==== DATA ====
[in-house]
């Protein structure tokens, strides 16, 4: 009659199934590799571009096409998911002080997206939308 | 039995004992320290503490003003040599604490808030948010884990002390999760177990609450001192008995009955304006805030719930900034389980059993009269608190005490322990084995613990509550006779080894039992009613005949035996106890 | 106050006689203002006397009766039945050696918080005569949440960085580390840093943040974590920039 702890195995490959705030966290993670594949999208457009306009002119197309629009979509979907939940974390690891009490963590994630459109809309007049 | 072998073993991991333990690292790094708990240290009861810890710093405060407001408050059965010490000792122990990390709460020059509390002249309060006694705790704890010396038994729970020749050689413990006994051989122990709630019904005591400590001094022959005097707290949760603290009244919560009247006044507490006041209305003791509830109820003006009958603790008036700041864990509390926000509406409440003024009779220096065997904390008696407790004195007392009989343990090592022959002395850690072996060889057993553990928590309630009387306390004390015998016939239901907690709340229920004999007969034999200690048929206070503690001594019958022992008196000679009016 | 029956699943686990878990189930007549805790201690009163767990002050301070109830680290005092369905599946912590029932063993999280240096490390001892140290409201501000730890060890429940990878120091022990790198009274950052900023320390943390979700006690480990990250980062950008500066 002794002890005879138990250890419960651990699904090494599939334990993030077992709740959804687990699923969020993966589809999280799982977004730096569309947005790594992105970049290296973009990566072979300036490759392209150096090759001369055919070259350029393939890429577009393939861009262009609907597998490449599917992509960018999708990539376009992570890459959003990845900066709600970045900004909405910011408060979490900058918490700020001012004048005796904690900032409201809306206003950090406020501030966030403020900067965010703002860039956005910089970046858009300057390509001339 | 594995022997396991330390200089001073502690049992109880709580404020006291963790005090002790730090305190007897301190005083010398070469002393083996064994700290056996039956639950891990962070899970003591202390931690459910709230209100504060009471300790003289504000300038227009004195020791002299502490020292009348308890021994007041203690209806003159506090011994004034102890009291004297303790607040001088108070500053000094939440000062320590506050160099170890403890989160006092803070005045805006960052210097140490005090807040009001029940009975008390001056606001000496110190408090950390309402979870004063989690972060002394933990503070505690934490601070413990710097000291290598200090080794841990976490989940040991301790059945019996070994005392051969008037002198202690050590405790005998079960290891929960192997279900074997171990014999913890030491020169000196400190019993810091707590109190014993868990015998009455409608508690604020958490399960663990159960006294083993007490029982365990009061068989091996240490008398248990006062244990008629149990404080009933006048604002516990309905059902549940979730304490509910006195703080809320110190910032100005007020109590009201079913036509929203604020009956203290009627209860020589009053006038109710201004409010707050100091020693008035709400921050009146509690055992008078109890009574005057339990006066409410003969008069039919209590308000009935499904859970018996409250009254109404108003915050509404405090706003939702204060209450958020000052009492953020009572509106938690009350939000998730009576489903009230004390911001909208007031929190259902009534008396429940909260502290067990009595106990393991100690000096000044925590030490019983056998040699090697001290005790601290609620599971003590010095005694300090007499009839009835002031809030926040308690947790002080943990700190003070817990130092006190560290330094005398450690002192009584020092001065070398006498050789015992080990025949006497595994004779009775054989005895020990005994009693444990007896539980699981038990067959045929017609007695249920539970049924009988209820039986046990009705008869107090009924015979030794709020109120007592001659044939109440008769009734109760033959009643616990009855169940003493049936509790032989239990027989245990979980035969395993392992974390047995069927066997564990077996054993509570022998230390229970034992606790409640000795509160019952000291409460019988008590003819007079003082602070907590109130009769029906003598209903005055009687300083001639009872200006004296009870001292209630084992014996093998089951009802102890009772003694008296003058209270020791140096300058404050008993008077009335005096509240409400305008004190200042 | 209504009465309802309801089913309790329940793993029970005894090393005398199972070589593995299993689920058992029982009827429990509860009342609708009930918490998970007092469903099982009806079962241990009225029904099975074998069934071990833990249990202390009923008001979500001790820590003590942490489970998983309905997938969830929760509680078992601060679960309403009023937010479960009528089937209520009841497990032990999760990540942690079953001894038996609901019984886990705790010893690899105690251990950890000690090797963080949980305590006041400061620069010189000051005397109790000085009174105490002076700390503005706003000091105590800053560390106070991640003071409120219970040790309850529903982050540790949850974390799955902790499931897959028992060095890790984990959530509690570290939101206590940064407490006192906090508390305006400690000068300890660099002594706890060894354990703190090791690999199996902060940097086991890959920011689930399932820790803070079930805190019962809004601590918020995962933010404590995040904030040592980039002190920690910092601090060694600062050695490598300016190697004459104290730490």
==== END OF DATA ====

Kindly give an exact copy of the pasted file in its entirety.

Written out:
[in-house]
């Protein structure tokens, strides 16, 4: 009659199934590799571009096409998911002080997206939308 | 039995004992320290503490003003040599604490808030948010884990002390999760177990609450001192008995009955304006805030719930900034389980059993009269608190005490322990084995613990509550006779080894039992009613005949035996106890 | 106050006689203002006397009766039945050696918080005569949440960085580390840093943040974590920039 702890195995490959705030966290993670594949999208457009306009002119197309629009979509979907939940974390690891009490963590994630459109809309007049 | 072998073993991991333990690292790094708990240290009861810890710093405060407001408050059965010490000792122990990390709460020059509390002249309060006694705790704890010396038994729970020749050689413990006994051989122990709630019904005591400590001094022959005097707290949760603290009244919560009247006044507490006041209305003791509830109820003006009958603790008036700041864990509390926000509406409440003024009779220096065997904390008696407790004195007392009989343990090592022959002395850690072996060889057993553990928590309630009387306390004390015998016939239901907690709340229920004999007969034999200690048929206070503690001594019958022992008196000679009016 | 029956699943686990878990189930007549805790201690009163767990002050301070109830680290005092369905599946912590029932063993999280240096490390001892140290409201501000730890060890429940990878120091022990790198009274950052900023320390943390979700006690480990990250980062950008500066 002794002890005879138990250890419960651990699904090494599939334990993030077992709740959804687990699923969020993966589809999280799982977004730096569309947005790594992105970049290296973009990566072979300036490759392209150096090759001369055919070259350029393939890429577009393939861009262009609907597998490449599917992509960018999708990539376009992570890459959003990845900066709600970045900004909405910011408060979490900058918490700020001012004048005796904690900032409201809306206003950090406020501030966030403020900067965010703002860039956005910089970046858009300057390509001339 | 594995022997396991330390200089001073502690049992109880709580404020006291963790005090002790730090305190007897301190005083010398070469002393083996064994700290056996039956639950891990962070899970003591202390931690459910709230209100504060009471300790003289504000300038227009004195020791002299502490020292009348308890021994007041203690209806003159506090011994004034102890009291004297303790607040001088108070500053000094939440000062320590506050160099170890403890989160006092803070005045805006960052210097140490005090807040009001029940009975008390001056606001000496110190408090950390309402979870004063989690972060002394933990503070505690934490601070413990710097000291290598200090080794841990976490989940040991301790059945019996070994005392051969008037002198202690050590405790005998079960290891929960192997279900074997171990014999913890030491020169000196400190019993810091707590109190014993868990015998009455409608508690604020958490399960663990159960006294083993007490029982365990009061068989091996240490008398248990006062244990008629149990404080009933006048604002516990309905059902549940979730304490509910006195703080809320110190910032100005007020109590009201079913036509929203604020009956203290009627209860020589009053006038109710201004409010707050100091020693008035709400921050009146509690055992008078109890009574005057339990006066409410003969008069039919209590308000009935499904859970018996409250009254109404108003915050509404405090706003939702204060209450958020000052009492953020009572509106938690009350939000998730009576489903009230004390911001909208007031929190259902009534008396429940909260502290067990009595106990393991100690000096000044925590030490019983056998040699090697001290005790601290609620599971003590010095005694300090007499009839009835002031809030926040308690947790002080943990700190003070817990130092006190560290330094005398450690002192009584020092001065070398006498050789015992080990025949006497595994004779009775054989005895020990005994009693444990007896539980699981038990067959045929017609007695249920539970049924009988209820039986046990009705008869107090009924015979030794709020109120007592001659044939109440008769009734109760033959009643616990009855169940003493049936509790032989239990027989245990979980035969395993392992974390047995069927066997564990077996054993509570022998230390229970034992606790409640000795509160019952000291409460019988008590003819007079003082602070907590109130009769029906003598209903005055009687300083001639009872200006004296009870001292209630084992014996093998089951009802102890009772003694008296003058209270020791140096300058404050008993008077009335005096509240409400305008004190200042 | 209504009465309802309801089913309790329940793993029970005894090393005398199972070589593995299993689920058992029982009827429990509860009342609708009930918490998970007092469903099982009806079962241990009225029904099975074998069934071990833990249990202390009923008001979500001790820590003590942490489970998983309905997938969830929760509680078992601060679960309403009023937010479960009528089937209520009841497990032990999760990540942690079953001894038996609901019984886990705790010893690899105690251990950890000690090797963080949980305590006041400061620069010189000051005397109790000085009174105490002076700390503005706003000091105590800053560390106070991640003071409120219970040790309850529903982050540790949850974390799955902790499931897959028992060095890790984990959530509690570290939101206590940064407490006192906090508390305006400690000068300890660099002594706890060894354990703190090791690999199996902060940097086991890959920011689930399932820790803070079930805190019962809004601590918020995962933010404590995040904030040592980039002190920690910092601090060694600062050695490598300016190697004459104290730490």